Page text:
Rockethaus is pretty public. I run two blogs dealing specifically with homes, I tweet pretty much all the time, and I am also a normal Young Professional living in America. A LOT of my life happens online, publicly, where other people have access to it, even people I don't know terribly well. We talk about parties, problems, events, and projects, and we do a lot of it completely in the open. My mom would argue that it's dangerous for people to know where I live and what my habits are, but I prefer to think it's part of community building.
I definitely err on the side of too-little-privacy compared to most other people. I like to skirt the border of personal privacy; I'm not terribly concerned if I fall into an overshare. Maybe I'm treating life a little too much like a big experimentation, but I've enjoyed the community I've found this way. It's hard to make friends with someone who won't share.
When I post about my house online, I do consider who will see the post, when, and through what service. FourSquare, Instagram, and Twitter are more likely to be seen by many people immediately than are posts on Tumblr or Offbeat Home. Some privacy is only important in the moment — I don't care NOW that you know where I was LAST week, so I can share photos of the party I went to on Flickr. But I might not choose to tweet that I'm leaving on a jet plane, unless I hope to come home to a burgled house. (I also try to be careful not to announce things like HEY Y'ALL LOOKIT ALL MY FANCY E-LECTRONICS! so that I can relax on vacation.)
I want to share SOME of this info, though, because I like the idea of extending my online community into the real world. I've been fostering online friends since my first chatroom in 1996. I got to know my husband on ICQ. Most of my friends are online. I have more conversations with my best friend on Google Chat than in real life. And many of the people I know online I will never ever meet but I feel are a very real part of my social cohort. I think of us as living together in a giant small town. IN THE FUTURE.
Stepping across that boundary between "real life community" and "digital community" means putting a lot of trust in strangers in general, even in small ways. I have to assume that when I go to write for the internet I am not going to be met with a wall of hate comments — otherwise I wouldn't do it. Expecting to get through a day without insult is a pretty basic tenet of trust that gets taken for granted in the real world — and that can happen on the internet, but takes more troll-vigilance.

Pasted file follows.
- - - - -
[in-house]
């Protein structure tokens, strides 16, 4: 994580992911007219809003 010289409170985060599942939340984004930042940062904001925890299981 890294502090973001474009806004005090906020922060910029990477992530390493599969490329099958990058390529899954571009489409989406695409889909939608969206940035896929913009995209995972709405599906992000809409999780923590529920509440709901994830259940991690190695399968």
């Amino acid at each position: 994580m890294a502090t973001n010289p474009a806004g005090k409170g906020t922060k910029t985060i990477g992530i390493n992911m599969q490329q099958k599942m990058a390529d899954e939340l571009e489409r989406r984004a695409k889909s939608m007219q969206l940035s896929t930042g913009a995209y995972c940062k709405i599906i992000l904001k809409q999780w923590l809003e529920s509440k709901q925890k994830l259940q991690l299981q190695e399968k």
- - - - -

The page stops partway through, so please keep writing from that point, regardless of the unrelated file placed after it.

In fact, I've found deeper pools of trust in the digital community than I have IRL. Like so many people my age, we've barely met any of our neighbors EVER, for a variety of reasons, so we haven't gone to neighborhood meetings with them, bought Girl Scout Cookies from them, or helped them with a repair.
But online, in my digital community, I've seen people give and help, and touch each other in huge, moving ways. People they will NEVER MEET. The online city enables us to teach, help, and protect each other from afar.
I think these pokes at the boundary of digital privacy have been helping me find space in the electronic world for my physically-based community. Linking the two makes it so I can find a ride home from the mechanic's on Twitter, or crowdsource a plan to protect my seedlings from frost with other people in my area and, really? Now that I'm friends with my across-the-street neighbors on Facebook, I do feel a little bit safer at night.
What is the MOST you will share online? Is your community stronger on social media or on the street?